Only a few days ago, a significant proportion of the Hackaday crew was leaving Goshen, Indiana after the fourth annual Midwest RepRap Festival. We go to a lot of events every year, and even when you include DEF CON, security conferences, ham swap meets, and Maker Faires, MRRF is still one of the best. The event itself is an odd mix of people rallying under a banner of open source hardware and dorks dorking around with 3D printer. It’s very casual, but you’re guaranteed to learn something from the hundreds of attendees.
Hundreds of people made the trek out to Goshen this year, and a lot of them brought a 3D printer. Most of these printers aren’t the kind you can buy at a Home Depot or from Amazon. These are customized machines that push the envelope of what consumer 3D printing technology. If you want to know what 3D printing will be like in two or three years, you only need to come to MRRF. It’s an incubator of great ideas, and a peek at what the future of 3D printing holds.
Continue reading “The State Of 3D Printing At MRRF”
[Tom] sent this in to be filed under the ‘not a hack’ category, but it’s actually very interesting. It’s the User’s Guide for the Falcon 9 rocket. It includes all the data necessary to put your payload on a Falcon 9 and send it into space. It’s a freakin’ datasheet for a rocket.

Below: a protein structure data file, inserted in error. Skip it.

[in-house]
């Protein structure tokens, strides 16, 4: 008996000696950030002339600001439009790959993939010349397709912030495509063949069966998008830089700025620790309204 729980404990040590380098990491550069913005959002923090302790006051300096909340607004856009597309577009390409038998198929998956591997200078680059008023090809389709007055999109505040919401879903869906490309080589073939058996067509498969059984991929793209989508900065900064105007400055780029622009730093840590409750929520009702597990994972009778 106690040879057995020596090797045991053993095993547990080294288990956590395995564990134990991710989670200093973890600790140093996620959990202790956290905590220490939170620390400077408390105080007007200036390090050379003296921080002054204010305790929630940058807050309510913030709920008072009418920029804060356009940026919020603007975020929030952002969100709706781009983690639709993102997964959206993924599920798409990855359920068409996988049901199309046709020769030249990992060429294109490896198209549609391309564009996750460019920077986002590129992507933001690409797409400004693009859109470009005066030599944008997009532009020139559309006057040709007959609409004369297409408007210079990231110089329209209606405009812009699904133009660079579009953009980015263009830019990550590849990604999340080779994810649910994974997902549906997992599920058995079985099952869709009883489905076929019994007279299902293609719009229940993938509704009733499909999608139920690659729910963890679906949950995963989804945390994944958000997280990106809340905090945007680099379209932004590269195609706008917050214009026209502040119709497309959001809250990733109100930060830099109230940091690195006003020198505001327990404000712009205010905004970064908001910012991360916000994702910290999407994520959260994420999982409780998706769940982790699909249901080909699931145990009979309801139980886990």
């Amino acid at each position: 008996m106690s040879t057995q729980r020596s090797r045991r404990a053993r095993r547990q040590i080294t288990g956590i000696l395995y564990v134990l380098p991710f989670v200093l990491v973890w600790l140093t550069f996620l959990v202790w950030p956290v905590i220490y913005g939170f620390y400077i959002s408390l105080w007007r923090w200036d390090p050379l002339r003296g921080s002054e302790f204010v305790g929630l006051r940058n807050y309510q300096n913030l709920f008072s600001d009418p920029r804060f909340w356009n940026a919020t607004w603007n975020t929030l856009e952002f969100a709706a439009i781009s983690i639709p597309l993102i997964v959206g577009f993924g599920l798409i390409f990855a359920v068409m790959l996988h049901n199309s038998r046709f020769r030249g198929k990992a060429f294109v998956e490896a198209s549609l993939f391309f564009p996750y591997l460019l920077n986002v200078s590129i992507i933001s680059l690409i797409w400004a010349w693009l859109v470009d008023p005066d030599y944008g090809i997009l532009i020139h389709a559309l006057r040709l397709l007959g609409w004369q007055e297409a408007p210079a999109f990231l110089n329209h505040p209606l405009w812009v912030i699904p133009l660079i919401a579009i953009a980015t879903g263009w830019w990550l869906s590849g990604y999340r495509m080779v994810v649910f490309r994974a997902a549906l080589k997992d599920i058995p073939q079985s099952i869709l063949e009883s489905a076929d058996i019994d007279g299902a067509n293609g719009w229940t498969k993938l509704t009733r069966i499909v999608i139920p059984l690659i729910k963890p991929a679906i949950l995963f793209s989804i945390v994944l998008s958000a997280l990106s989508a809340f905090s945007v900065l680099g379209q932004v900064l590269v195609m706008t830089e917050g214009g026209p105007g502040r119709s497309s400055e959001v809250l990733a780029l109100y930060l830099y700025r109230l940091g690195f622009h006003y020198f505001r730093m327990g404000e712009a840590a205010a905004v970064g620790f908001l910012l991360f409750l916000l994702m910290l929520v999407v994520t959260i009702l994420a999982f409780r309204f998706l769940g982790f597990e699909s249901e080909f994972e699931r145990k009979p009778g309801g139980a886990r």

A year ago in Japan (and last week worldwide), Nintendo released Pokkén Tournament, a Pokemon fighting game. This game has a new controller, the Pokkén Tournament Pro Pad. There were a few cost-cutting measures in the production of this game pad, and it looks like this controller was supposed to have force feedback and LEDs. If any Pokemon fans want to take this controller apart and install some LEDs and motors just to see what happens, there’s a Hackaday write up in it for you.
The STM32F4 is an extremely capable ARM microcontroller. It can do VGA at relatively high resolutions, emulate a Game Boy cartridge, and can serve as the engine control unit in a 1996 Ford Aspire. There’s a lot of computing power here, but only one true litmus test: the STM32F4 can run Doom. [floppes] built this implementation of Doom on the STM32F429 Discovery board to run off of an external USB memory stick. The frame rate is at least as good as what it was back in 1993.